A 23-year-old woman with no other past medical history was diagnosed with hypertension 6 months ago. She was initially treated with hydrochlorothiazide, followed by the addition of lisinopril, followed by high doses of a beta-blocker, but her blood pressure has not been well controlled. She assures the provider that she is taking all of her medicines. On examination her blood pressure is 165/105 in each arm, and 168/105 when checked by large cuff in the lower extremities. Her pulse is 60. Cardiac examination reveals an S4 gallop but no murmurs. She has a soft mid-abdominal bruit. Distal pulses are intact and equal. She does not have hyperpigmentation, hirsutism, genital abnormalities, or unusual distribution of fat. Her sodium is 140, potassium 4.0, HCO3 22, BUN 15, and creatinine 1.5.
Which of the following is the most likely cause of her difficult-to-control hypertension?a. Primary hyperaldosteronism (Conn syndrome)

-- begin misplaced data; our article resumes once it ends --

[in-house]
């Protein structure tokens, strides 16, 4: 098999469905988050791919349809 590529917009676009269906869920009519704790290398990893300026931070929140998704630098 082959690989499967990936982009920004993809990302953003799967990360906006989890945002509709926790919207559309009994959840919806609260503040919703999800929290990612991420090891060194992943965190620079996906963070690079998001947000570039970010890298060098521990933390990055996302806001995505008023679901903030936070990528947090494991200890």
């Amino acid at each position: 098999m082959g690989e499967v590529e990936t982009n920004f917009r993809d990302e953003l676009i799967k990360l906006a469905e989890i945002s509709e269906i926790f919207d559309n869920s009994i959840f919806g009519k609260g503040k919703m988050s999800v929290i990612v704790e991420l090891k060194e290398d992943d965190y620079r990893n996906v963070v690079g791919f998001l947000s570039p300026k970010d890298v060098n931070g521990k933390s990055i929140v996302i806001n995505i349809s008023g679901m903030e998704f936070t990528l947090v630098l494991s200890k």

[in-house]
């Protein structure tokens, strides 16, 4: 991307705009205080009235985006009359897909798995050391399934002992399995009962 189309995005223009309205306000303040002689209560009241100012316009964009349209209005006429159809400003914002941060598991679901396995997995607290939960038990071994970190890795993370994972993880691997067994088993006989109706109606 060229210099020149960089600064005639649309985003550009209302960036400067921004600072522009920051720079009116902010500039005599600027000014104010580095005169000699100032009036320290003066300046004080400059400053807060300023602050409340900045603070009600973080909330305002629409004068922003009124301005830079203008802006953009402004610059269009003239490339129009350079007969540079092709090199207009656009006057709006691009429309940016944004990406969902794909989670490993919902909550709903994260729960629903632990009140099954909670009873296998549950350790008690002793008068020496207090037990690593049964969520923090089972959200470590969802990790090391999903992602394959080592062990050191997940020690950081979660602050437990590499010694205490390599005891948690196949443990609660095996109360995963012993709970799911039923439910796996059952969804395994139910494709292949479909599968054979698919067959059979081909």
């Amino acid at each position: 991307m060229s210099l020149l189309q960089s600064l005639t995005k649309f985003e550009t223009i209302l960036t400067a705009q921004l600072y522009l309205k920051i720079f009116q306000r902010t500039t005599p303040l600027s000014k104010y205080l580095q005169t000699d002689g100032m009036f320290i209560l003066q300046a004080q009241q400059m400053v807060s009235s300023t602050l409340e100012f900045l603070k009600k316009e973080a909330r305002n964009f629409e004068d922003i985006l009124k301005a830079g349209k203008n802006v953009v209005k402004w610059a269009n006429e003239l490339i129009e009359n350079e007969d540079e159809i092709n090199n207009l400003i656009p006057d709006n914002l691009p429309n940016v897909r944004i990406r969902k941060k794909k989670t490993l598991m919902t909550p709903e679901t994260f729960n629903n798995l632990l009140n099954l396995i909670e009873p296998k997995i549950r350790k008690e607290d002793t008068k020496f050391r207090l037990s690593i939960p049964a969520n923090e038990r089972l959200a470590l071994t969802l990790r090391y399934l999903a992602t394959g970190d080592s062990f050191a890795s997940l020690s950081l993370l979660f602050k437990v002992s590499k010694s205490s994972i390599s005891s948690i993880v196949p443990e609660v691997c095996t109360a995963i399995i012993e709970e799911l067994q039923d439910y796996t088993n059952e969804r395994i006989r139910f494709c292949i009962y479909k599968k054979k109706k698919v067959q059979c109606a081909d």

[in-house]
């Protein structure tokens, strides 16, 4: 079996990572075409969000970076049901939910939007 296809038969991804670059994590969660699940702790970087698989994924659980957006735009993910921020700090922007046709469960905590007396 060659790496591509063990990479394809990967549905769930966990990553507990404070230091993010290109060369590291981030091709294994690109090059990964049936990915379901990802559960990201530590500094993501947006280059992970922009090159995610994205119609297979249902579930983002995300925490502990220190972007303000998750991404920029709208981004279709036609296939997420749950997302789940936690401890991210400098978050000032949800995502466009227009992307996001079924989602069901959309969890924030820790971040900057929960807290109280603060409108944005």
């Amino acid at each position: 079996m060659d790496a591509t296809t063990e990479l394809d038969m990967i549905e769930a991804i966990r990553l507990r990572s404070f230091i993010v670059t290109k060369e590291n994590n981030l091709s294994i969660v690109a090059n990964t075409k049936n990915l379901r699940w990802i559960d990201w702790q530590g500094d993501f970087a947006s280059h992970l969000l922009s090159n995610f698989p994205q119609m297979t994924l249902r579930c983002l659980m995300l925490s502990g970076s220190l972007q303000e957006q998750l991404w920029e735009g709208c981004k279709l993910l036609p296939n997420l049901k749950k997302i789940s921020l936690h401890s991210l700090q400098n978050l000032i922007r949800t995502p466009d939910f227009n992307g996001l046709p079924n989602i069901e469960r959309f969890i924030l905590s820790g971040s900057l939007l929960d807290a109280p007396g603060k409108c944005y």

This patient is young to have developed hypertension, and the finding of renal bruits is highly suggestive of a secondary cause of the condition: renal artery stenosis caused by fibromuscular dysplasia (FMD). FMD is more common in young females (85%-90% of cases are in females in some series). The exact etiology of the condition is unknown, but renal artery stenosis causing hypertension is a common presentation. Digital subtraction angiography is the diagnostic modality of choice though duplex ultrasonography, CT angiography, and MR angiography can also be utilized. Etiologies that can mimic fibromuscular dysplasia include atherosclerosis and vasculitis. The patient has no physical findings to make one suspect Cushing syndrome (abnormal fat distribution, ecchymoses, hirsutism, etc), congenital adrenal hyperplasia (virilization), or coarctation of the aorta (BP lower in legs than in arm). She does not have the metabolic alkalosis and hypokalemia of primary hyperaldosteronism.